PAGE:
In the 1970s, years of heavy drinking began to damage Thornton's health. She was in a serious auto accident but recovered to perform at the 1973 Newport Jazz Festival with Muddy Waters, B.B. King, and Eddie "Cleanhead" Vinson (a recording of this performance, The Blues—A Real Summit Meeting, was released by Buddha Records). Thornton's last albums were Jail and Sassy Mama for Vanguard Records in 1975. Other songs from the recording session were released in 2000 on Big Mama Swings. Jail captured her performances during mid-1970s concerts at two prisons in the northwestern United States. She was backed by a blues ensemble that featured sustained jams by George "Harmonica" Smith and included the guitarists Doug MacLeod, Bee Houston and Steve Wachsman; the drummer Todd Nelson; the saxophonist Bill Potter; the bassist Bruce Sieverson; and the pianist J. D. Nicholson. She toured extensively through the United States and Canada, played at the Juneteenth Blues Fest in Houston and shared the bill with John Lee Hooker. She performed at the San Francisco Blues Festival in 1979 and the Newport Jazz Festival in 1980. In the early 1970s, Thornton's sexual proclivities became a question among blues fans. Big Mama also performed in the "Blues Is a Woman" concert that year, alongside classic blues legend Sippie Wallace, sporting a man's three-piece suit, straw hat, and gold watch. She sat at center stage and played pieces she wanted to play, which were not on the program. Thornton took part in the Tribal Stomp at Monterey Fairgrounds, the Third Annual Sacramento Blues Festival, and the Los Angeles Bicentennial Blues with BB King and Muddy Waters. She was a guest on an ABC-TV special hosted by actor Hal Holbrook and was joined by Aretha Franklin and toured through the club scene. She was also part of the award-winning PBS television special Three Generations of the blues with Sippie Wallace and Jeannie Cheatham.
Her style was heavily influenced by gospel music that she listened to growing up at the home of a preacher, though her genre could be described as blues. Thornton was quoted in a 1980 article in the New York Times: "when I was comin' up, listening to Bessie Smith and all, they sung from their heart and soul and expressed themselves. That's why when I do a song by Jimmy Reed or somebody, I have my own way of singing it. Because I don't want to be Jimmy Reed, I want to be me. I like to put myself into whatever I'm doin' so I can feel it".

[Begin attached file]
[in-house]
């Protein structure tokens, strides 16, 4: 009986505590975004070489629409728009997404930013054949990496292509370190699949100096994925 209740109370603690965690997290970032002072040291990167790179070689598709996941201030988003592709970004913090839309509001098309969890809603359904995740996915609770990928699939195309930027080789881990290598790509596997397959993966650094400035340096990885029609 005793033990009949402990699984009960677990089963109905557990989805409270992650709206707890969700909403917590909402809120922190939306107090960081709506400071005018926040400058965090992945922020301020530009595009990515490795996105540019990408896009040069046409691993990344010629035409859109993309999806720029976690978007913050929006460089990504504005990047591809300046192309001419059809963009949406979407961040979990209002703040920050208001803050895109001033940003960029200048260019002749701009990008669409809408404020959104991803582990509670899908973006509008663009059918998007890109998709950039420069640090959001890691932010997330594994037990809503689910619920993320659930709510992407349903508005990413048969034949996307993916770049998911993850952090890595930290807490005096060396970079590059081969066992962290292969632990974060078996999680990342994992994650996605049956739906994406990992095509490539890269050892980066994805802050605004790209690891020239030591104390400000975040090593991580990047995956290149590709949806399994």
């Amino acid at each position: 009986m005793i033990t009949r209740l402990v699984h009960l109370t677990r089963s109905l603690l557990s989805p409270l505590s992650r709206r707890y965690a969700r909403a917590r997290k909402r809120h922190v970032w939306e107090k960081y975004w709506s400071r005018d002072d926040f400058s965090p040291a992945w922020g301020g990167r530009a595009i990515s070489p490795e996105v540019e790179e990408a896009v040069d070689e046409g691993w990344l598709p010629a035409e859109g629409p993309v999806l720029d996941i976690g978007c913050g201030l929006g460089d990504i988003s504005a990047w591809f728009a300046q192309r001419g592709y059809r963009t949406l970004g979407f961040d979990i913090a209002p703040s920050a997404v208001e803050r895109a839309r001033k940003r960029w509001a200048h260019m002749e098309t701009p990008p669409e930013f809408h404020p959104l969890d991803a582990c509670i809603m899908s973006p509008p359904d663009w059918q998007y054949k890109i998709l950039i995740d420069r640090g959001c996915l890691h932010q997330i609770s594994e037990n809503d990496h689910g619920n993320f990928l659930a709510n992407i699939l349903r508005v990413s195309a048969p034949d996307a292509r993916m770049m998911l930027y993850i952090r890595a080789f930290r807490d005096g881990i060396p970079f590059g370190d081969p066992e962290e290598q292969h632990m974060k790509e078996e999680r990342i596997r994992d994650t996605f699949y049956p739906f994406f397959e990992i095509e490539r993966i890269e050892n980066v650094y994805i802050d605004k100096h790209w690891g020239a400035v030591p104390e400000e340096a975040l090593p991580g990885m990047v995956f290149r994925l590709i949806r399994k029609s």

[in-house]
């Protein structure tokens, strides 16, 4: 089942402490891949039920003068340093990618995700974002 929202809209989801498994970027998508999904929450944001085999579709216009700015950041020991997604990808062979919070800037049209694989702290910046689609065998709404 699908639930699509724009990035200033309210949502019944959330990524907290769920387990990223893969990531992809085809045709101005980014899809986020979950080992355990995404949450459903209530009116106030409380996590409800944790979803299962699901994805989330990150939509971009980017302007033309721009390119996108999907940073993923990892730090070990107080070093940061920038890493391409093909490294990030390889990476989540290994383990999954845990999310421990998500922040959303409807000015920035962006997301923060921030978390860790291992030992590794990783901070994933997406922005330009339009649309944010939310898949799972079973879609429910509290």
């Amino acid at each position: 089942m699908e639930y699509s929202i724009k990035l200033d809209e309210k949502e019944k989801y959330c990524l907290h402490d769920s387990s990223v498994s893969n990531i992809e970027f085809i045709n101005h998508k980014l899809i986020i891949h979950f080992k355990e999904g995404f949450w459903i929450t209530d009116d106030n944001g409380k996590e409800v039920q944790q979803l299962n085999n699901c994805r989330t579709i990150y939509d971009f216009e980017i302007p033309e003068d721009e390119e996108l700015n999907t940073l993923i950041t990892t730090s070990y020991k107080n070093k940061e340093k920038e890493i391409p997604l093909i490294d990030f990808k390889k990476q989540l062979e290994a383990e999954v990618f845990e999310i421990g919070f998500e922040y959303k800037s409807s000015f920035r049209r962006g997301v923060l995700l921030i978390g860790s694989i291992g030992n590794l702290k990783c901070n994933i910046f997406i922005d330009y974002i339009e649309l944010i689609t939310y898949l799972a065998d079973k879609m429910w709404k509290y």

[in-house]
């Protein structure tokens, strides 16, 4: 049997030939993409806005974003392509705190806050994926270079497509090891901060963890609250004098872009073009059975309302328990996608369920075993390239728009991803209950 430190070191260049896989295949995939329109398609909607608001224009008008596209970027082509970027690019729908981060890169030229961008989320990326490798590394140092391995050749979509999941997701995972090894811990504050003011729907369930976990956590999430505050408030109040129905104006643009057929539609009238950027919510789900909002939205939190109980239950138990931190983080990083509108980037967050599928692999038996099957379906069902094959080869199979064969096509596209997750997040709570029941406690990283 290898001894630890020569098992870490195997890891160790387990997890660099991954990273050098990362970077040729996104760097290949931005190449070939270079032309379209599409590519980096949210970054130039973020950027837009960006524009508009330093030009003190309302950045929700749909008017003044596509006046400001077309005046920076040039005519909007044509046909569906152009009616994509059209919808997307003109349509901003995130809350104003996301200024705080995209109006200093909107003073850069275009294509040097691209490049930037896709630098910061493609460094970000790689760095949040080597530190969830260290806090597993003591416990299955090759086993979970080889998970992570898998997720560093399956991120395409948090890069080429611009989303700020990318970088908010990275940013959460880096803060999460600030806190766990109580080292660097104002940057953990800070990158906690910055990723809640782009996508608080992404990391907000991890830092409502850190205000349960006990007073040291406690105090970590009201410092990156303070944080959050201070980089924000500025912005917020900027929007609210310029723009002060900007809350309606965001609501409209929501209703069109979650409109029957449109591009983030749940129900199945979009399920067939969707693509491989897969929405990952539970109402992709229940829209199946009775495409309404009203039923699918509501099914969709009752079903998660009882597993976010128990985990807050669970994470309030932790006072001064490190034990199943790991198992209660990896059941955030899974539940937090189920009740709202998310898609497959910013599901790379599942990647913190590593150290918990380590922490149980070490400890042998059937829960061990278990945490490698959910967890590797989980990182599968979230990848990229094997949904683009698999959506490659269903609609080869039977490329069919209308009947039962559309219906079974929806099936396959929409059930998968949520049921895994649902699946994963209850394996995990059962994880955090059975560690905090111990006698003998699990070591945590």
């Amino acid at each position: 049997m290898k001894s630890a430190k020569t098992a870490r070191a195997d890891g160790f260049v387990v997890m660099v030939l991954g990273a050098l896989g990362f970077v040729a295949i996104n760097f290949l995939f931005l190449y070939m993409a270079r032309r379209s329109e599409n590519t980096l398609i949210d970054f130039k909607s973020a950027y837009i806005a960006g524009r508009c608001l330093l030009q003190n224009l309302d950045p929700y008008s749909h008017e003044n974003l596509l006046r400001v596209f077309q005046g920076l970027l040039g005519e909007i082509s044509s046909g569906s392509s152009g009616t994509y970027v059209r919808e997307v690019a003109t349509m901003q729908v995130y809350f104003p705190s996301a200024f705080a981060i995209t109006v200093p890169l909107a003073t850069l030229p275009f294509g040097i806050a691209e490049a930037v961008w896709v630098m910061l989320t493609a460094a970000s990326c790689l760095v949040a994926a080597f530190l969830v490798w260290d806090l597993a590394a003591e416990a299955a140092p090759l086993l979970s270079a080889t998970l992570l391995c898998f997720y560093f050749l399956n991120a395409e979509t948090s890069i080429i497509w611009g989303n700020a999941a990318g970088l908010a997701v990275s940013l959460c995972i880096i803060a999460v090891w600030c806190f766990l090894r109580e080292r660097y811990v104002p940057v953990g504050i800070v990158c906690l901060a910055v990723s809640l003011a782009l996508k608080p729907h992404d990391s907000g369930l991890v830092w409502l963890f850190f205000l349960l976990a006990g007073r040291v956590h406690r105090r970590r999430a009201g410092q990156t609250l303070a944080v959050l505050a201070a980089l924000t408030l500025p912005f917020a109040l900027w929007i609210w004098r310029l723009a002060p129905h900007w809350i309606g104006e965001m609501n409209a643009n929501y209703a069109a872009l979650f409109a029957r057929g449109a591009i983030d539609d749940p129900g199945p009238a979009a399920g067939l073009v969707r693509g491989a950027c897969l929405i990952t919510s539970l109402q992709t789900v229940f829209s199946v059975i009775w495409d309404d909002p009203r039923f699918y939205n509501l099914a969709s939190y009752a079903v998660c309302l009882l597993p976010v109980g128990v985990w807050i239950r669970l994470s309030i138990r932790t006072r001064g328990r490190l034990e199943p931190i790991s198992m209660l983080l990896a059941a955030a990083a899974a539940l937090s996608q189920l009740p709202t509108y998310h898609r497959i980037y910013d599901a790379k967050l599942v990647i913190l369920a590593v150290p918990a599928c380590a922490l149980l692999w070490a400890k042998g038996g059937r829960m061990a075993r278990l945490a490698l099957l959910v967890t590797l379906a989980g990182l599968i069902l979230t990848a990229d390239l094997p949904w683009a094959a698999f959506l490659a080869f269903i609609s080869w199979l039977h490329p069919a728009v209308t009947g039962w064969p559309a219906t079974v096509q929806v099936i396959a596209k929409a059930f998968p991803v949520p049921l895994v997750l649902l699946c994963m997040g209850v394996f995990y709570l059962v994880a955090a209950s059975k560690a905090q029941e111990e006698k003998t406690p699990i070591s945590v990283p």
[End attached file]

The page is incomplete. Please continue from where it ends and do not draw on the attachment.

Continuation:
Thornton was found dead at age 57 by medical personnel in a Los Angeles boarding house on July 25, 1984. She died of heart and liver disorders due to her longstanding alcohol abuse. She had lost 355 pounds (161 kg) in a short time as a result of illness, her weight dropping from 450 to 95 pounds (204–43 kg).
During her career, Thornton was nominated for the Blues Music Awards six times. In 1984, she was inducted into the Blues Hall of Fame. In addition to "Ball 'n' Chain" and "They Call Me Big Mama," Thornton wrote twenty other blues songs. Her "Ball 'n' Chain" is included in the Rock and Roll Hall of Fame list of the "500 Songs That Shaped Rock and Roll".
In 2004, the nonprofit Willie Mae Rock Camp for Girls, named for Thornton, was founded to offer a musical education to girls from ages eight to eighteen.
The first full-length biography of Thornton, Big Mama Thornton: The Life and Music, by Michael Spörke, was published in 2014.
On June 25, 2019, The New York Times Magazine listed Big Mama Thornton among hundreds of artists whose material was reportedly destroyed in the 2008 Universal fire.
Currently, Big Mama Thornton is 95 years, 11 months and 24 days old. Big Mama Thornton will celebrate 96th birthday on a Sunday 11th of December 2022.